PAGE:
Hello! I’m An Overthinking Teenager (normally found residing over at Books, Tea and a Onesie), and I’m going to talk (read: fangirl excitedly) about my favourite book. First though, I just want to say a massive thank you to Kayleigh for having me – this series of guest posts look brilliant, and I’m looking forward to reading everyone else’s posts :).
Right, onto my favourite book…it’s obviously hard to pick a favourite, but when I saw this post the first book that popped into my head was R.J. Palacio’s debut Wonder (though I’ve got to say, Fangirl by Rainbow Rowell wasn’t far behind!). I absolutely love this book, and it holds the title of being one of the only books to nearly make me cry (I don’t cry at books easily, I don’t know why! I don’t really laugh out loud because of them often either). Here’s the blurb…
“‘My name is August. I won’t describe what I look like. Whatever you’re thinking, it’s probably worse.’
Auggie wants to be an ordinary ten-year-old. He does ordinary things – eating ice cream, playing on his Xbox. He feels ordinary – inside. But ordinary kids don’t make other ordinary kids run away screaming in playgrounds. Ordinary kids aren’t stared at wherever they go.
Born with a terrible facial abnormality, Auggie has been home-schooled by his parents his whole life. Now, for the first time, he’s being sent to a real school – and he’s dreading it. All he wants is to be accepted – but can he convince his new classmates that he’s just like them, underneath it all?”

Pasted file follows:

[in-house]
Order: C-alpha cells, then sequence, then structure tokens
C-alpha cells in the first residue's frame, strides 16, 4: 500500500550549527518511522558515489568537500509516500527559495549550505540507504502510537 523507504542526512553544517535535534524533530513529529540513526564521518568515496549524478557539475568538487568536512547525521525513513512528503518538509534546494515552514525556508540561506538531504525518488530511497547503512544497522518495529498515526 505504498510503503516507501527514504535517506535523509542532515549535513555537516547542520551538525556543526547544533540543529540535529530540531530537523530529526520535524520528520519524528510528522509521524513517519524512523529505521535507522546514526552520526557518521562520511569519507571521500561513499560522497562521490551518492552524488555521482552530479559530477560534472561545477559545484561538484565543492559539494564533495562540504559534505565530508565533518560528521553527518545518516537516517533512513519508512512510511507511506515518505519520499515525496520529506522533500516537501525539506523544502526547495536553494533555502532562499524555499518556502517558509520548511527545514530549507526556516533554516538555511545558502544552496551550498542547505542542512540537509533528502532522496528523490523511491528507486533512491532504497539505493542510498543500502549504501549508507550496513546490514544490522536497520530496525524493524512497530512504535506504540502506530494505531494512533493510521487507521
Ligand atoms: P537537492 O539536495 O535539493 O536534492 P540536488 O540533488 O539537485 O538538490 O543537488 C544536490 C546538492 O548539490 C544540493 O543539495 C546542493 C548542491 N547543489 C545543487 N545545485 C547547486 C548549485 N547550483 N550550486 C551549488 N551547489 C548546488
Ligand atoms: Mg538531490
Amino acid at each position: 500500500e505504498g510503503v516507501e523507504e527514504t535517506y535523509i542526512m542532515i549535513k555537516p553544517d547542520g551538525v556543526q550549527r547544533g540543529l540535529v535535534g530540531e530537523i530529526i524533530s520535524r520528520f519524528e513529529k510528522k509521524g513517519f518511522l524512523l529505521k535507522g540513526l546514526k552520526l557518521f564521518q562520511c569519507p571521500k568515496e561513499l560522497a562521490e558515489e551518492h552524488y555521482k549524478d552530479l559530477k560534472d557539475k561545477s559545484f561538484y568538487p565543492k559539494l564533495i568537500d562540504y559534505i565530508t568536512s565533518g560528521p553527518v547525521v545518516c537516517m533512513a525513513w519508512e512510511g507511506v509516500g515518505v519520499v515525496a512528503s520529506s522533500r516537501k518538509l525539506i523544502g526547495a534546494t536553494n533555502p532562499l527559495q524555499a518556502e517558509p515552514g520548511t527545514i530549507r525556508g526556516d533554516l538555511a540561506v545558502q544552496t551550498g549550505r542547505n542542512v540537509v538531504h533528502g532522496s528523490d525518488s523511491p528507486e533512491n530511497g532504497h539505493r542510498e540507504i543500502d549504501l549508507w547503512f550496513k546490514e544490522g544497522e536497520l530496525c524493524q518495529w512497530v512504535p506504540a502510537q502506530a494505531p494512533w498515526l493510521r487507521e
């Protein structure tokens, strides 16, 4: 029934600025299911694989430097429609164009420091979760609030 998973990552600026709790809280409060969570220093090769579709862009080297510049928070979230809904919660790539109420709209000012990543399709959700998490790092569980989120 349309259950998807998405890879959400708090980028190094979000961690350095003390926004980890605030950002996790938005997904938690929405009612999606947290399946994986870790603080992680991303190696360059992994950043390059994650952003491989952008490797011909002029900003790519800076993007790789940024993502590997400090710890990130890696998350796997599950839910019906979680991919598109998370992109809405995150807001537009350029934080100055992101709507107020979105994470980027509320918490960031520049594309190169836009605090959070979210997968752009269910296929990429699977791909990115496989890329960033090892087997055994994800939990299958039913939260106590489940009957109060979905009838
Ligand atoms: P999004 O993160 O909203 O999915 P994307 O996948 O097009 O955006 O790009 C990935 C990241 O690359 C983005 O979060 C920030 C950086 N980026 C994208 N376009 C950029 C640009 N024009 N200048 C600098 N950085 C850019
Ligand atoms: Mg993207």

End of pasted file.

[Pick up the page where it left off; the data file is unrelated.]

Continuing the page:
I first read it as part of the Carnegie Shadowing Scheme, though coincidentally I had picked a copy of it up from the library just before I discovered it was on the shortlist, so I would have read it anyway! I love this book because it’s incredibly moving yet funny. One of the reasons that I think it’s moving is because it’s massively relatable – multiple times, the way people naturally look at somebody with a disability then quickly look away was mentioned, from both Auggie’s point of view and his sister Via’s. Auggie’s POV especially moved me, because it made me think about the actual person behind the disability, something I think that we can often be guilty of ignoring, especially if we just glimpse a wheelchair when passing by or notice a disability very briefly.
Another thing I really like about this book is how it’s written – there are chapters from several POVs, including Auggie’s, his sister’s, his sister’s boyfriend’s and his best friend’s. This gives the reader a literary 360° view – you see how a disability can affect everyone the disabled person knows, including friends and family. This view can be incredibly eye-opening for the reader!
Wonder is, quite frankly, a wondrous book, and I don’t think enough people know about it – so I highly recommend you read it! I would love to know your thoughts if you have already read it, so do feel free to leave a comment! 🙂
Also, many thanks again to Kayleigh for having me! 🙂
An Overthinking Teenager